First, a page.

On Wednesday evening, the board made some changes to the ban before passing it by a vote of 3-2.
One change was aimed at convincing the College Board to keep its Advance Placement designation on some courses, even if certain topics are not allowed to be discussed.
The ban does not specify what would happen if a teacher were to violate the policy.
The district is the first in Orange County to pass such a rule.
Critical race theory is a way of thinking about America's history through the lens of racism. Scholars developed it during the 1970s and 1980s in response to what they viewed as a lack of racial progress following the civil rights legislation of the 1960s.
It centers on the idea that racism is systemic in the nation's institutions and that they function to maintain the dominance of white people in society.
The architects of the theory argue that the United States was founded on the theft of land and labor and that federal law has preserved the unequal treatment of people on the basis of race. Proponents also believe race is culturally invented, not biological.
Many Republicans view the concepts underlying critical race theory as an effort to rewrite American history and convince white people that they are inherently racist and should feel guilty because of their advantages.
But the theory also has become somewhat of a catchall phrase to describe racial concepts some conservatives find objectionable, such as white privilege, systemic inequality and inherent bias.
The district board of education Wednesday heard arguments for and against the ban, with the majority there speaking out against the ban.
Leandra Blades, a member on the board of education, said Thursday in an interview with Eyewitness News that she made good on her campaign promise by voting to ban critical race theory, also referred to as CRT.
"I campaigned on banning critical race theory and keeping a lot of social justice issues, and kinda just the outside noise, out of school and returning to traditional curriculum," Blades said.
Tyrone Howard, a professor of education at UCLA, said CRT is typically a graduate level course and after studying hundreds of school districts across the nation, he has yet to see it taught at the K-12 level.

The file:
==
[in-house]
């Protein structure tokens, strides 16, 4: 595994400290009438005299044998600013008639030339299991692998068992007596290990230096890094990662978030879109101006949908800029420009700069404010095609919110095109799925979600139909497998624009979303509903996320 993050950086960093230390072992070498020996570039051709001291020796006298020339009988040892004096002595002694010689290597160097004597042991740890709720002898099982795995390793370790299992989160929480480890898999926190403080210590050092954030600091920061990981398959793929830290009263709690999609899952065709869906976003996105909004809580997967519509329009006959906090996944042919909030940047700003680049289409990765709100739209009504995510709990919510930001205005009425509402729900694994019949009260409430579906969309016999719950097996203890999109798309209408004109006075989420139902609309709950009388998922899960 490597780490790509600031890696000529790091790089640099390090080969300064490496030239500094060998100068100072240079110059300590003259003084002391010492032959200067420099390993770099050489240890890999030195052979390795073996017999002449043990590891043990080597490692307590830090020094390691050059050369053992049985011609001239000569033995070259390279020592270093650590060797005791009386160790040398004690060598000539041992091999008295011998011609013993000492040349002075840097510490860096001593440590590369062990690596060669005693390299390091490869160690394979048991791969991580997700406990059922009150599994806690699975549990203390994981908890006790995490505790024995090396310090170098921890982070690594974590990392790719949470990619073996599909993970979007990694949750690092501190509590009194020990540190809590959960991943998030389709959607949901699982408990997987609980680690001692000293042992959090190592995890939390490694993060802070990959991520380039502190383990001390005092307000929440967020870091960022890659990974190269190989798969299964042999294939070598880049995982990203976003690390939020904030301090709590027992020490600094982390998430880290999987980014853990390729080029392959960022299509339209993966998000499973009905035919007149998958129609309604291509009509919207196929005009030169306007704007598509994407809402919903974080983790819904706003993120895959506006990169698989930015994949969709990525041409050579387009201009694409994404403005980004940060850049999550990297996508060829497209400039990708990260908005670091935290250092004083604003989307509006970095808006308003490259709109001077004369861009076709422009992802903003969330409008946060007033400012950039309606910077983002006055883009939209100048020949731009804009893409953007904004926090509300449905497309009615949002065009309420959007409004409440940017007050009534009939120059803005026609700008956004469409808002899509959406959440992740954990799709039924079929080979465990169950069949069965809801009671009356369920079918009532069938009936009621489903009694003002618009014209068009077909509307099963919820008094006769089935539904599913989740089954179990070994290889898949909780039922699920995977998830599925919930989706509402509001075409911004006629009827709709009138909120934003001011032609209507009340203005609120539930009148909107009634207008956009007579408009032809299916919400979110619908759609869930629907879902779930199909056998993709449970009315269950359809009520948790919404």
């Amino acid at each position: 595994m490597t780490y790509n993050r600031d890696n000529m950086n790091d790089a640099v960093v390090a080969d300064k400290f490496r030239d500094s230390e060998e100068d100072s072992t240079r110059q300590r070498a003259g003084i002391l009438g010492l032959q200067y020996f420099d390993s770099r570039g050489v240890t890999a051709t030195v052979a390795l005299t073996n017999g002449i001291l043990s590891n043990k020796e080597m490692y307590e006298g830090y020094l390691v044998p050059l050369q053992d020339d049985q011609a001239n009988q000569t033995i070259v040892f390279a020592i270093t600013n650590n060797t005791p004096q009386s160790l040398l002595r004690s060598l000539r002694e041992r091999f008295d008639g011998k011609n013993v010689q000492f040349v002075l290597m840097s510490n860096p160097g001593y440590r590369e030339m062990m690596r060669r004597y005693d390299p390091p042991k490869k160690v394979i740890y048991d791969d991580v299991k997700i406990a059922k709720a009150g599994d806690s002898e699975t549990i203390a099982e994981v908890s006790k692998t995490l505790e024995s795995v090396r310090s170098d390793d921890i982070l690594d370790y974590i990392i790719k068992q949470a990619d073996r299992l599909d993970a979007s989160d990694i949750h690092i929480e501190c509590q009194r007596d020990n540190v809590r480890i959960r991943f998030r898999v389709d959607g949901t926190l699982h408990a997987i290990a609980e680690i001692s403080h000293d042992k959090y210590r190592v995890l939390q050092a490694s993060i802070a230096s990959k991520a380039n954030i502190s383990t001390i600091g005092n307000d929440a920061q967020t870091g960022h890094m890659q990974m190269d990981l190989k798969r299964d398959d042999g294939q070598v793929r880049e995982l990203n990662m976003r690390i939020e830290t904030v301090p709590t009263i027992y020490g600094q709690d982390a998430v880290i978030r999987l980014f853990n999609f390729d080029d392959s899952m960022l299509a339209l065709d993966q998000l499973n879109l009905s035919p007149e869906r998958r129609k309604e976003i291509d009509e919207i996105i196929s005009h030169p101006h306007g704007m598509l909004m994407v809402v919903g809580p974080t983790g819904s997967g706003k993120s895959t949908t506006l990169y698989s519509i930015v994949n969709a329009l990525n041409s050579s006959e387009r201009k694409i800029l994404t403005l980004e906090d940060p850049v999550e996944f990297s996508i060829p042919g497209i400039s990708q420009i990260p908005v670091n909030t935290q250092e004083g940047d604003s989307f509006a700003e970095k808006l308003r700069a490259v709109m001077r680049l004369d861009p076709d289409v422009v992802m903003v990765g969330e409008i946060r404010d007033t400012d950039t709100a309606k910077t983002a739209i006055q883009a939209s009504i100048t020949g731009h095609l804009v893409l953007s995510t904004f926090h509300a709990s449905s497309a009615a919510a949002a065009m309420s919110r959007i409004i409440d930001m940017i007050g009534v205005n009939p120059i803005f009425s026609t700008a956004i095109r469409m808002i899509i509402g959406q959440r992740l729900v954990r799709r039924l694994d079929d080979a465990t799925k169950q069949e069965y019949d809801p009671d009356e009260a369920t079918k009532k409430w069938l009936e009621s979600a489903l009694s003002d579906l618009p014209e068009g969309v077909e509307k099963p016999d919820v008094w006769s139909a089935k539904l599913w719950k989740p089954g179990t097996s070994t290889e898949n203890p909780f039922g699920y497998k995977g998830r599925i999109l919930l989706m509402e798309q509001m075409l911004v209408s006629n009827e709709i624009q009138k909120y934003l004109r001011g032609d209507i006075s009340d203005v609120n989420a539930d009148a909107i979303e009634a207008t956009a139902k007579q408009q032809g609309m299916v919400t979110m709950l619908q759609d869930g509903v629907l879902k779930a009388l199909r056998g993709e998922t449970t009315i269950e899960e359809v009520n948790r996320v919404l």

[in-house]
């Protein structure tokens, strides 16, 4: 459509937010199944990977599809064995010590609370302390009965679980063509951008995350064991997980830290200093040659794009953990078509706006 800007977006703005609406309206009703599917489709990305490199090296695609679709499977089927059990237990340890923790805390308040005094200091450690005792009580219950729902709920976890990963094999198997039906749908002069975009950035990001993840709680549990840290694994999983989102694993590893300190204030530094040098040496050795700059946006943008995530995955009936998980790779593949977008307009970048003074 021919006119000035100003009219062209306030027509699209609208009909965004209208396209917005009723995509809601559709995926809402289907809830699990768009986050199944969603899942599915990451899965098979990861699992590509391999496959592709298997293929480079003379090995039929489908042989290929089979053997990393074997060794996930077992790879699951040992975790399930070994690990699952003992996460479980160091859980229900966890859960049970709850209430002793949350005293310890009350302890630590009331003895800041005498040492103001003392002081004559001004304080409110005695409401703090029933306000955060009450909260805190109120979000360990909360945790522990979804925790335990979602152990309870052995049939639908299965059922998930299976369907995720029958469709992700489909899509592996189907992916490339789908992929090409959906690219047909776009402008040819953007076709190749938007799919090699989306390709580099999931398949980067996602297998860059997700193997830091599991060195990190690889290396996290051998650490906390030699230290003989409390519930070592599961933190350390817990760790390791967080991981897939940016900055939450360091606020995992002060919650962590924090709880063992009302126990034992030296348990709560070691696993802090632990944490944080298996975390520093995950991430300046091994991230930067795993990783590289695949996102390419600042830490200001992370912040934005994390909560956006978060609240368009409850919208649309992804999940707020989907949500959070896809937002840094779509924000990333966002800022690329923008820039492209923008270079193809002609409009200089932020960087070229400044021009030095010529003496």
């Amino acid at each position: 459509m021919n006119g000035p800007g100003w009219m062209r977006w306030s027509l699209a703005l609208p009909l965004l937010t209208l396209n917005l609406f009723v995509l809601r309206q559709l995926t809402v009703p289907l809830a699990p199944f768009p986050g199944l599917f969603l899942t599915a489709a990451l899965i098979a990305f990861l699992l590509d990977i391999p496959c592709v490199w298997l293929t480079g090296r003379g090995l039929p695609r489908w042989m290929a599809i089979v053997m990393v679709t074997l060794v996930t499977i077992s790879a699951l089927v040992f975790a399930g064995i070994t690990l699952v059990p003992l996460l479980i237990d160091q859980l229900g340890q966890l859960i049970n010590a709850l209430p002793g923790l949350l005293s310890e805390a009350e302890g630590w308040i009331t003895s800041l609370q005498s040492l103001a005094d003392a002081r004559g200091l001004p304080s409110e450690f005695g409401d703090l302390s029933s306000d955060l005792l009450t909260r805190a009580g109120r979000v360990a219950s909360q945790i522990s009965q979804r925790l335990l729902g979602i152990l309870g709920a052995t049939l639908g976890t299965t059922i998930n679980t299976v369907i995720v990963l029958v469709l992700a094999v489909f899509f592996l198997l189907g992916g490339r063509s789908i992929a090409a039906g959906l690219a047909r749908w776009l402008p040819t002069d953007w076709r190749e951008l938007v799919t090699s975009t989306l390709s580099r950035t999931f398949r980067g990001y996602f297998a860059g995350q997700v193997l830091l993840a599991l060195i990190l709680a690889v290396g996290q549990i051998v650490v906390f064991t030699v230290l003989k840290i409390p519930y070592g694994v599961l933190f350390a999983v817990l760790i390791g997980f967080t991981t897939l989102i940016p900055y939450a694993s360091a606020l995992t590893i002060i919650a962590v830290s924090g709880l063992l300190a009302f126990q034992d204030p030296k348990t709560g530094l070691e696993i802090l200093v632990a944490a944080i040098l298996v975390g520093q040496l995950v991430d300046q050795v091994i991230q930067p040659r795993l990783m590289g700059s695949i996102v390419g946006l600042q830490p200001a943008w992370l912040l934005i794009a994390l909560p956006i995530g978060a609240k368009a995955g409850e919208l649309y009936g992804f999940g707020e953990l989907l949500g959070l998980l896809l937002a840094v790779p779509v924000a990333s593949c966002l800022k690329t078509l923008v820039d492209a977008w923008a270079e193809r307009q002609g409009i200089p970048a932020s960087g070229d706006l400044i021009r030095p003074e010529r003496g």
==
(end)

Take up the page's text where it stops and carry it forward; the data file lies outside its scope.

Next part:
"It looks at the impact that race has on legal opportunities and legal fairness," Howard explained.
Howard said there are much greater issues around racism to tackle in our nation's education system.
"We can ban critical race theory, but when are we going to ban the critical discrepancies that exist in schools across this country where Black and brown children continue to not get the same opportunities as their white counterparts?" Howard said.
Howard said the growing movement across the nation is an attempt at erasure of racial injustices in the nation's past and present.
"I think it speaks to larger fears around talking about race and racism in our country, and I think that's the root," Howard said. "That's what feeds people. We don't want to talk about that issue around the role that race and racism has played in our country since its inception."
Blades argued the vote changes nothing -- teachers are still expected to stick to the curriculum.
"Everything has stayed the same and it's just saying, in your supplemental curriculum and the way that teachers are teaching, we need to teach what is geared towards our district curriculum and not through a critical race theory lens, which many believe is through a racist lens," Blades said.
When asked who CRT is racist against, Blades replied, "It is racist against white people."
Blades has faced criticism for attending a rally outside the Capitol on Jan. 6, 2021 -- the day of the insurrection.
Some at Tuesday's meeting accused the trustee of allowing her politics to influence her board decisions.
"I didn't enter the Capitol. Nothing happened, but I went there because I was a supporter for President Trump and I went to see him at what could've been the last speech that he ever gave and I'm not ashamed of doing that," Blades said. "So my politics play no role in my decisions. I'm doing what I was elected to do and I'm doing what my constituents want."
In an email Thursday, a district spokesperson told Eyewitness News that critical race theory was not taught at PYLUSD, nor was it part of the curriculum and Blades' opinions are her own.
The Associated Press contributed to this report.